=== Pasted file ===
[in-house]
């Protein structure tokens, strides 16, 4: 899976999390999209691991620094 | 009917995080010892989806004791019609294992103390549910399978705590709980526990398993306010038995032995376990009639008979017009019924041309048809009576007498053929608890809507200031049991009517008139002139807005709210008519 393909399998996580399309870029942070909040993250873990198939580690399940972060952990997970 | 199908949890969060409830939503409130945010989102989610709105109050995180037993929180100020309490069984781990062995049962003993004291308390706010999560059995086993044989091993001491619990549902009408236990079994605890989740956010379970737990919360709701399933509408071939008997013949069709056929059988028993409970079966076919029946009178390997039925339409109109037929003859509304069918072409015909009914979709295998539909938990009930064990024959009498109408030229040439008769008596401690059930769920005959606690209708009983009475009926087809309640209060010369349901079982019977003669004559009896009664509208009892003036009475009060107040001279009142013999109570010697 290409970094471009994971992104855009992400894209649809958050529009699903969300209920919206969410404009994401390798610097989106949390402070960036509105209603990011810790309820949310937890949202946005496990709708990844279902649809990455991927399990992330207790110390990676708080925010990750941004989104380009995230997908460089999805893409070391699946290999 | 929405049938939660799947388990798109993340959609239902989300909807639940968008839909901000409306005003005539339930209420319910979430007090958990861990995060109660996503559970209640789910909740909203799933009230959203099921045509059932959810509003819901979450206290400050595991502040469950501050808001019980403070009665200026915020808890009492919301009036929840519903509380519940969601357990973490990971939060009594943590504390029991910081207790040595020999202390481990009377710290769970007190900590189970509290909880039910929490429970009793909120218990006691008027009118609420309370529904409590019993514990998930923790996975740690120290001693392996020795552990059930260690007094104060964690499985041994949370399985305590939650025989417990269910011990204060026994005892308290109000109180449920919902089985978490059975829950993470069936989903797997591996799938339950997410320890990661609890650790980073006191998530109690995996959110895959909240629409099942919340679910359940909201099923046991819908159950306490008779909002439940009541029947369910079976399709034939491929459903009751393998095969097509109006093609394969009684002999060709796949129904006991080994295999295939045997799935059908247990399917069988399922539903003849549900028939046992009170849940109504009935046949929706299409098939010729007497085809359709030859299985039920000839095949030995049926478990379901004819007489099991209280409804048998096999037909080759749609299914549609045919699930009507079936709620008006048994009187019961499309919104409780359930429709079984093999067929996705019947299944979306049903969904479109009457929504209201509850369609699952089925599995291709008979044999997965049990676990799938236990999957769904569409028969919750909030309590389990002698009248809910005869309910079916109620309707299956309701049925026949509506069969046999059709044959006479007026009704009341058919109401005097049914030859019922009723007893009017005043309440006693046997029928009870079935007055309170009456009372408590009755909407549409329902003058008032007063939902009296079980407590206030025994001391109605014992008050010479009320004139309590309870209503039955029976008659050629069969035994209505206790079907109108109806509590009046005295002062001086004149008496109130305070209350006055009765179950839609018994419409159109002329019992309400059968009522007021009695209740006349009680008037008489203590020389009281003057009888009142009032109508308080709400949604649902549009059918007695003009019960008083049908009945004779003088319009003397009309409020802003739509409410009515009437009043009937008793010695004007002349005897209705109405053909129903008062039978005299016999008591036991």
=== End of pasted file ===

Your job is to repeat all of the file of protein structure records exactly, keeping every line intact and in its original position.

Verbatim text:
[in-house]
């Protein structure tokens, strides 16, 4: 899976999390999209691991620094 | 009917995080010892989806004791019609294992103390549910399978705590709980526990398993306010038995032995376990009639008979017009019924041309048809009576007498053929608890809507200031049991009517008139002139807005709210008519 393909399998996580399309870029942070909040993250873990198939580690399940972060952990997970 | 199908949890969060409830939503409130945010989102989610709105109050995180037993929180100020309490069984781990062995049962003993004291308390706010999560059995086993044989091993001491619990549902009408236990079994605890989740956010379970737990919360709701399933509408071939008997013949069709056929059988028993409970079966076919029946009178390997039925339409109109037929003859509304069918072409015909009914979709295998539909938990009930064990024959009498109408030229040439008769008596401690059930769920005959606690209708009983009475009926087809309640209060010369349901079982019977003669004559009896009664509208009892003036009475009060107040001279009142013999109570010697 290409970094471009994971992104855009992400894209649809958050529009699903969300209920919206969410404009994401390798610097989106949390402070960036509105209603990011810790309820949310937890949202946005496990709708990844279902649809990455991927399990992330207790110390990676708080925010990750941004989104380009995230997908460089999805893409070391699946290999 | 929405049938939660799947388990798109993340959609239902989300909807639940968008839909901000409306005003005539339930209420319910979430007090958990861990995060109660996503559970209640789910909740909203799933009230959203099921045509059932959810509003819901979450206290400050595991502040469950501050808001019980403070009665200026915020808890009492919301009036929840519903509380519940969601357990973490990971939060009594943590504390029991910081207790040595020999202390481990009377710290769970007190900590189970509290909880039910929490429970009793909120218990006691008027009118609420309370529904409590019993514990998930923790996975740690120290001693392996020795552990059930260690007094104060964690499985041994949370399985305590939650025989417990269910011990204060026994005892308290109000109180449920919902089985978490059975829950993470069936989903797997591996799938339950997410320890990661609890650790980073006191998530109690995996959110895959909240629409099942919340679910359940909201099923046991819908159950306490008779909002439940009541029947369910079976399709034939491929459903009751393998095969097509109006093609394969009684002999060709796949129904006991080994295999295939045997799935059908247990399917069988399922539903003849549900028939046992009170849940109504009935046949929706299409098939010729007497085809359709030859299985039920000839095949030995049926478990379901004819007489099991209280409804048998096999037909080759749609299914549609045919699930009507079936709620008006048994009187019961499309919104409780359930429709079984093999067929996705019947299944979306049903969904479109009457929504209201509850369609699952089925599995291709008979044999997965049990676990799938236990999957769904569409028969919750909030309590389990002698009248809910005869309910079916109620309707299956309701049925026949509506069969046999059709044959006479007026009704009341058919109401005097049914030859019922009723007893009017005043309440006693046997029928009870079935007055309170009456009372408590009755909407549409329902003058008032007063939902009296079980407590206030025994001391109605014992008050010479009320004139309590309870209503039955029976008659050629069969035994209505206790079907109108109806509590009046005295002062001086004149008496109130305070209350006055009765179950839609018994419409159109002329019992309400059968009522007021009695209740006349009680008037008489203590020389009281003057009888009142009032109508308080709400949604649902549009059918007695003009019960008083049908009945004779003088319009003397009309409020802003739509409410009515009437009043009937008793010695004007002349005897209705109405053909129903008062039978005299016999008591036991």